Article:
Why did Azerbaijan accuse the OSCE Minsk Group of being biased in settling the Nagorno-Karabakh conflict?

The usefulness of the OSCE Minsk Group, particularly of the co-chair countries (Russia, the USA, and France as peace brokers in the dispute over Nagorno-Karabakh), was raised for discussion by the parties to the conflict and by academicians. It was argued that when they assumed the role of Minsk Group co-chairs, it became apparent that the aim of the OSCE “Troika” was to maintain stability to preserve their national interests in the region rather than to provide a forum for the ongoing negotiation process, and bring about a peaceful settlement of the conflict.

By participating in the negotiation process, Russia wanted to strengthen its hegemony as one of the leading regional players and play an active role in the regional issues to persuade national interests in its “Near Abroad.”[1] It became particularly apparent from the beginning: while Russia was involved in the Minsk Group mediation process, it also intended to prevent any international institution from hampering its regional interests. The development of unilateral mediation attempts and the signing of the ceasefire between Azerbaijan and Armenia under the auspices of Russia are clear examples of the Russian aim.[2] On the other hand, the interests of the USA in the region were linked to its hopes of expanding its political and economic influence there and diversifying its oil production and transportation routes.[3] After 9/11, the USA started to view the region as a significant geo-political area regarding its interests in the Middle East. It, therefore, began to intensify its military presence in the region and carry out military cooperation activities with the newly independent states there.[4] France, meanwhile, supported the interests of the European Union because some European intercession was required to resolve the region’s major economic problems.[5]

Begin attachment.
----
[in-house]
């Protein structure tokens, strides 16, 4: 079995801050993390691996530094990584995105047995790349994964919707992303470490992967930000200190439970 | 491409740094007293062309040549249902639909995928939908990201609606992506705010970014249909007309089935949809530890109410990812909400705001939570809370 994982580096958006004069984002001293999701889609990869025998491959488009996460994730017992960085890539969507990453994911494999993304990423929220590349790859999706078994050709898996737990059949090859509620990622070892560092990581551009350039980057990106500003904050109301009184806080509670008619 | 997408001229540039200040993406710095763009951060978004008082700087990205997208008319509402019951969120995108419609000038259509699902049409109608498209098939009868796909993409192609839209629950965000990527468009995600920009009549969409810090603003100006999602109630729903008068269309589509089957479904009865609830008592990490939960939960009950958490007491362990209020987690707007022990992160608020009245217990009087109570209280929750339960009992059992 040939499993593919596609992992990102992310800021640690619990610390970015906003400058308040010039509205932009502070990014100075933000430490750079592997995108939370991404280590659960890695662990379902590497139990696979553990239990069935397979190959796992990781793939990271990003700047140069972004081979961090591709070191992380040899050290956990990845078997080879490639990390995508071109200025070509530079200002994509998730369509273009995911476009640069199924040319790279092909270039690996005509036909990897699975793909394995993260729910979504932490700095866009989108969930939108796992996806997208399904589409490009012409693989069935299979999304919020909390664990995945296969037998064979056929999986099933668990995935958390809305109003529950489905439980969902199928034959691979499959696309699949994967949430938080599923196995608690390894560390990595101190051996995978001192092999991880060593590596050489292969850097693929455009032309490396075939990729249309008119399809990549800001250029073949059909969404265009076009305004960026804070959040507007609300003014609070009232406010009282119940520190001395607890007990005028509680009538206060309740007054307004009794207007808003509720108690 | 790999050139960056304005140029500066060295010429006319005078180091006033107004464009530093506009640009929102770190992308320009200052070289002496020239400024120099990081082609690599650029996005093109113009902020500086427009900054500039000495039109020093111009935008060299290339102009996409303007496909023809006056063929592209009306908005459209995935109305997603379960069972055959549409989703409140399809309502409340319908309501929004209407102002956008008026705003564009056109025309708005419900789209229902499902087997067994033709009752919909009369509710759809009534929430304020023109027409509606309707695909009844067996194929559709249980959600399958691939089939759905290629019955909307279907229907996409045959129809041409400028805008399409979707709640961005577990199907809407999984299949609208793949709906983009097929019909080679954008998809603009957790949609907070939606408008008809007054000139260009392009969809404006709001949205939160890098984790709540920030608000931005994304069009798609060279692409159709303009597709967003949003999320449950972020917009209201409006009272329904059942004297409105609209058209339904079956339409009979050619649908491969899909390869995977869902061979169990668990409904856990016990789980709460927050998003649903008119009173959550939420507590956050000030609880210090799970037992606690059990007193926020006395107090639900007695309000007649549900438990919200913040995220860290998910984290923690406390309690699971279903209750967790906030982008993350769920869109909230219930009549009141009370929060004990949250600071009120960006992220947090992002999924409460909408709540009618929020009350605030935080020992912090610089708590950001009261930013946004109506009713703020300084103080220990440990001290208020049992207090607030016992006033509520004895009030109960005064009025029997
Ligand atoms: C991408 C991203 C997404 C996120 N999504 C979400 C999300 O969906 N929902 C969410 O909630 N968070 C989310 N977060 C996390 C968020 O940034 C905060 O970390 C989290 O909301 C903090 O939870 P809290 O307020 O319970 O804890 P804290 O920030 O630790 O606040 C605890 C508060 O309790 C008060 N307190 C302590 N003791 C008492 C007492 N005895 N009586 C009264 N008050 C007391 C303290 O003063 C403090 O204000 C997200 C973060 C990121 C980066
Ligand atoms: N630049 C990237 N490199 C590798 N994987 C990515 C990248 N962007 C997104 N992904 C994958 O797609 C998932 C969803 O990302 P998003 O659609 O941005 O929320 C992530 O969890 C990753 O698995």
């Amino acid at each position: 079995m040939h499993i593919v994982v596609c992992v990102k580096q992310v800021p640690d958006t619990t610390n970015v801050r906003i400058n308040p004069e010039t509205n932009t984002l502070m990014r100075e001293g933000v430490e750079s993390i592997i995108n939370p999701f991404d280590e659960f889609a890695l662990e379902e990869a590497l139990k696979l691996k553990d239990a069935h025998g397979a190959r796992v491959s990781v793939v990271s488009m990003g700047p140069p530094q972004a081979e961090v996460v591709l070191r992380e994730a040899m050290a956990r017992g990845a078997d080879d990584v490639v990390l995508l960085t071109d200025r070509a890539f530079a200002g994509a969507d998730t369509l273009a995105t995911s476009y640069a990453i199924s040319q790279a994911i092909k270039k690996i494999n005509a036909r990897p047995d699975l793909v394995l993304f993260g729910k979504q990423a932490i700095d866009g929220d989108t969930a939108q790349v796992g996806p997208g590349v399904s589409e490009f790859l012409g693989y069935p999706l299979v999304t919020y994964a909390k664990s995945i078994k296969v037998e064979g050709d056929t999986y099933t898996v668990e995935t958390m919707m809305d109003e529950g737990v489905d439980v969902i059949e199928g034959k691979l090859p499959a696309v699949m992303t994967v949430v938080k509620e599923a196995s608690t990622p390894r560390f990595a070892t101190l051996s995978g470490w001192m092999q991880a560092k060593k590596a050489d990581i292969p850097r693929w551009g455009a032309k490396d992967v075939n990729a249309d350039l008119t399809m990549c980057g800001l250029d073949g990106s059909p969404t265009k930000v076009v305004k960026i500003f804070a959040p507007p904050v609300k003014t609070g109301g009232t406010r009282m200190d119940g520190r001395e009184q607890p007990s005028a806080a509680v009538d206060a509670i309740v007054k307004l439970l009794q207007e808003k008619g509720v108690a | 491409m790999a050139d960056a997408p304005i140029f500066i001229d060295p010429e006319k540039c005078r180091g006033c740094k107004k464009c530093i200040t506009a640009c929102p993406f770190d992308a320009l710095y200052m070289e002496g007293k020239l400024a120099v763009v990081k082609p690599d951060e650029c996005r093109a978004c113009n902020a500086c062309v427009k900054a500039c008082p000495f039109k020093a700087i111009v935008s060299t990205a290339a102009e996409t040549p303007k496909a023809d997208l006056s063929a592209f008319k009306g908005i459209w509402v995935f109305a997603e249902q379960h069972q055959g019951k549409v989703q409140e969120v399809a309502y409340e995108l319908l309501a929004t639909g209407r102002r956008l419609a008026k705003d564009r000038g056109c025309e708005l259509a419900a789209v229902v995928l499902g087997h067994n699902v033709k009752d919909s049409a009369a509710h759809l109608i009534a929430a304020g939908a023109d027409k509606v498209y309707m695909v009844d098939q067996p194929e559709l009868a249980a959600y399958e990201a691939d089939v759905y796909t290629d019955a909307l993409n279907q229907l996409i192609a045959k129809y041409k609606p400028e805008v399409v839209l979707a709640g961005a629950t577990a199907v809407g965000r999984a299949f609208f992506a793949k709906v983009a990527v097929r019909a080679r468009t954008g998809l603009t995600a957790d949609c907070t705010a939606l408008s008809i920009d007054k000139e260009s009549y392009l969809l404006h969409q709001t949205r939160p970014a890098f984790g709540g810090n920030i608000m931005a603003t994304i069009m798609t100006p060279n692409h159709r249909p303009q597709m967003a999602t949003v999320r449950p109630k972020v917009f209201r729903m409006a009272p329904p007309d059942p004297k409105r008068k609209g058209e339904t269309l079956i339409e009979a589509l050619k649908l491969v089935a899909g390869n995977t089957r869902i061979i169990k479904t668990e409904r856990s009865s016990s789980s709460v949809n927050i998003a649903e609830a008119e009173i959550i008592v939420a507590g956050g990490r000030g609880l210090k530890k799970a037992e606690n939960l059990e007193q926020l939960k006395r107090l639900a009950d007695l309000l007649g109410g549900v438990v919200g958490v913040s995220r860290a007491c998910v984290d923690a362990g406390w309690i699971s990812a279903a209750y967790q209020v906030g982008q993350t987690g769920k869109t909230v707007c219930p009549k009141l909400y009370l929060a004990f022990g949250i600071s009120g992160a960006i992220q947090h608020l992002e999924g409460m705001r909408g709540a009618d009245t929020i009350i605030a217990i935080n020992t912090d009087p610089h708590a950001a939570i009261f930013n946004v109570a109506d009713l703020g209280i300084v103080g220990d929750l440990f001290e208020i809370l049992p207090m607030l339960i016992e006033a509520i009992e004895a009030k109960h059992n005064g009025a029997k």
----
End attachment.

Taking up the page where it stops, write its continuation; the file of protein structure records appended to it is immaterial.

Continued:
Moreover, large Armenian Diasporas exist in these countries, and they sided with Armenia during the Nagorno-Karabakh war. Russia, which is Armenia’s main political and military ally, was not only the main supporter of it during the First Karabakh war, but it was also directly involved in occupying the territories of Azerbaijan and massacring civilian Azerbaijanis in Khojaly. It is also noteworthy that Armenia is a member of the Collective Security Treaty Organization (CSTO), an intergovernmental military alliance that Russia initiated after the collapse of the Soviet Union to uphold its political and military interests in the region. In addition, Russia also has a military base in the Gyumri region of Armenia, next to the Azerbaijan border.[6]

Meanwhile, the US government supported Armenia during the First Karabakh War and described Azerbaijan as an “aggressor” country. With the support of the Armenian lobby, the US Congress approved Section 907, which restricted US government assistance to Azerbaijan through the FREEDOM Support Act in 1992. This unfair decision by the US Congress was in force until 2001 when US president George W. Bush decided to waive it due to its military cooperation with Azerbaijan. However, it does not mean Congress will not reassert its policy on Section 907 of the FREEDOM Support Act. Regarding France, it presented itself as the best supporter of Armenia in its “holy war” to recognize the so-called “Armenian Genocide.”

Because of these facts, Azerbaijan raised the issue of the impartiality of the Minsk Group since it was co-chaired by Russia, France, and the USA, countries where the large Armenian Diasporas enjoy significant influence on the governments of the respective countries. Therefore, Baku was accepting the Minsk Group countries as “backstabbing” that side with Armenia.[7] In this light, Azerbaijan has urged the Minsk Group either to insist that the co-chair countries avoid bias in resolving the conflict and ensure impartiality by the mediator countries, which is one of the main principles of mediation, or to guarantee a decent balance to preserve the interests of the countries involved in the conflict equally.

[1] Cornell, Svante E., Small Nations and Great Powers: Study of Ethnopolitical Conflict in the Caucasus (Routledge Curzon, 2001), p. 99.

[2] Cornell, Small Nations and Great Powers, p. 99.

[3] Jacoby, Volker, “The Role of the OSCE: An Assessment of International Mediation Efforts,” Accord: An International Review of Peace Initiative, Issue 17, 2005, p. 31.

[4] Laruelle, Marlene and Peyrouse, Sebastien, “The Militarization of the Caspian Sea: “Great Games” and “Small Games” Over the Caspian Fleets,” China and Eurasia Forum Quarterly, Vol. 7, No. 2, p. 29.

[5] Abilov, Shamkhal, “OSCE Minsk Group: Proposals and Failure, the View from Azerbaijan,” Insight Turkey, Vol. 2, No. 1, 2018, p. 156.

[6] Kucera, Joshua, “Russia Announces Upgrades To CSTO Military Presence In Armenia,” EURASIANET, July 4, 2013; http://www.eurasianet.org/node/67216. Accessed on December 2, 2022.

[7] Ismailzade, Fariz, “Azerbaijan’s Relations with Minsk Group Hit New Low,” Eurasia Daily Monitor, Vol. 5, Issue 57, 2008.